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Former Second Lady Muriel Humphrey made national news in 1978 when she was appointed to fill her late husband Hubert Humphrey's seat in the U.S. Senate, becoming the first woman to serve as a senator from Minnesota.
Similarly, much has been written about Coya Knutson's historic 1954 election as the first Minnesota woman to serve in Congress, blazing the path for the state's current four women representatives in the U.S. House.
But Michael Blissenbach, who lives in Apple Valley, wondered why he'd never learned in school about the first woman elected to the Minnesota Legislature.
"I have three goddaughters, so having strong female figures that they can look up to is important to me," said Blissenbach, who sought answers from Curious Minnesota, the Star Tribune's reader-powered reporting project.
The answer to his question might lie in the fact that Minnesota didn't have just one trailblazing woman in the Minnesota Legislature — it had four. And they got involved in politics long before Knutson and Humphrey.
Political upheaval in the '20s
They were part of what legislative chronicler Carl Buell described at the time as a "political revolution" in 1922 that saw massive turnover in the state House and Senate. Voters liberally ousted members of the previous legislative class for unpopular votes on iron ore mining, political conventions and street railways.
Instead, they picked a diverse freshman class of legislators that included the first four women ever elected to the Minnesota House. They had earned the right to vote just a few years earlier and were motivated by women's rights, but the first female legislators were not monolithic. The group included two Republicans, a Farmer-Labor Party member and an Independent.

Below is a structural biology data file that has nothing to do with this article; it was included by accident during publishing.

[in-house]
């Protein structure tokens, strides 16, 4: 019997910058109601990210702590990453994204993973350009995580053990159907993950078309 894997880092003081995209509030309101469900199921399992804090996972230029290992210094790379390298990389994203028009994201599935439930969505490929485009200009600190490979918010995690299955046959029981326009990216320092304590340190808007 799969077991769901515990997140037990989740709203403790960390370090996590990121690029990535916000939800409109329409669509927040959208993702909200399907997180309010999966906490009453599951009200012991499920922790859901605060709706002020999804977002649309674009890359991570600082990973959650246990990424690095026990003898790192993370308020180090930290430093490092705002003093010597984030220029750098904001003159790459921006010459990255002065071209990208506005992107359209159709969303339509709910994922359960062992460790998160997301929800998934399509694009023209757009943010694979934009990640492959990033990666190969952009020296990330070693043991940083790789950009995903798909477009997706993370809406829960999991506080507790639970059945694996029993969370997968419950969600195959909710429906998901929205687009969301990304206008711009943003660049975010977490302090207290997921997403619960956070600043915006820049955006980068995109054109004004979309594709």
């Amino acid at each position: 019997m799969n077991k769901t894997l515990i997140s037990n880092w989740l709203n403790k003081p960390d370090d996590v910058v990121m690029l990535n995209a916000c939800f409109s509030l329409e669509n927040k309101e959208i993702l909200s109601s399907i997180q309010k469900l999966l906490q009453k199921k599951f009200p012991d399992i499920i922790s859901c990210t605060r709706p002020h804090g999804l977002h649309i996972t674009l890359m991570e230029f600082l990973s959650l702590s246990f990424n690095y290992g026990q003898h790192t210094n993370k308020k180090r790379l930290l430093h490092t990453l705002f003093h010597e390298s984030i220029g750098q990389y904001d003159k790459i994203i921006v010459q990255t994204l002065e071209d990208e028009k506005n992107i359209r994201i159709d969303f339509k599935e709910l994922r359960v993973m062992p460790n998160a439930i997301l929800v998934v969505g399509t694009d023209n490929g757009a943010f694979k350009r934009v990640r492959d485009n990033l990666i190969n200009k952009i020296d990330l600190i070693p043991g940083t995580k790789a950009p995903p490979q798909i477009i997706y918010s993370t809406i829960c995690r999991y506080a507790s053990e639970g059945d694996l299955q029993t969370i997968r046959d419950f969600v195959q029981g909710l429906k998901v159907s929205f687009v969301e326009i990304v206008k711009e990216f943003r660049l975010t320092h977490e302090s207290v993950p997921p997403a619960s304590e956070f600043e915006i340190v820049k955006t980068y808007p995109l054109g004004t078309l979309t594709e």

Despite their history-making status, newspaper clippings from 1922 and 1923 made only passing reference to their entrance into politics. A photo of them standing together clipped from the evening edition of the Minneapolis Journal on Jan. 3 called them the "ladies quartet" and noted they split their vote on who should be the next speaker of the Minnesota House.
Most newspaper articles from the time noted their appearances together speaking to women constituencies on the radio, or addressing luncheons organized by male legislators' wives. They'd won the right to vote, but views were slow to change around whether women were welcome in politics. It took another five years before there would be a woman in the state Senate.
A farmer, real estate agent, suffragette and a labor leader — the first four women brought a wide range of experiences to the Capitol building and didn't waste any time getting to work.
Hannah Jensen Kempfer, a wiry 42-year-old farmer from Otter Tail County, was the only woman from the group who lived outside of Minneapolis. Her early life read like an adventure novel, wrote Billie Young and Nancy Ankeny in their book "Minnesota Women in Politics."
"She had been born out of wedlock to a stewardess sailing on a ship in the North Sea. Placed in an orphanage in Norway, she was adopted by a Norwegian couple who brought her at the age of six to the United States," they wrote.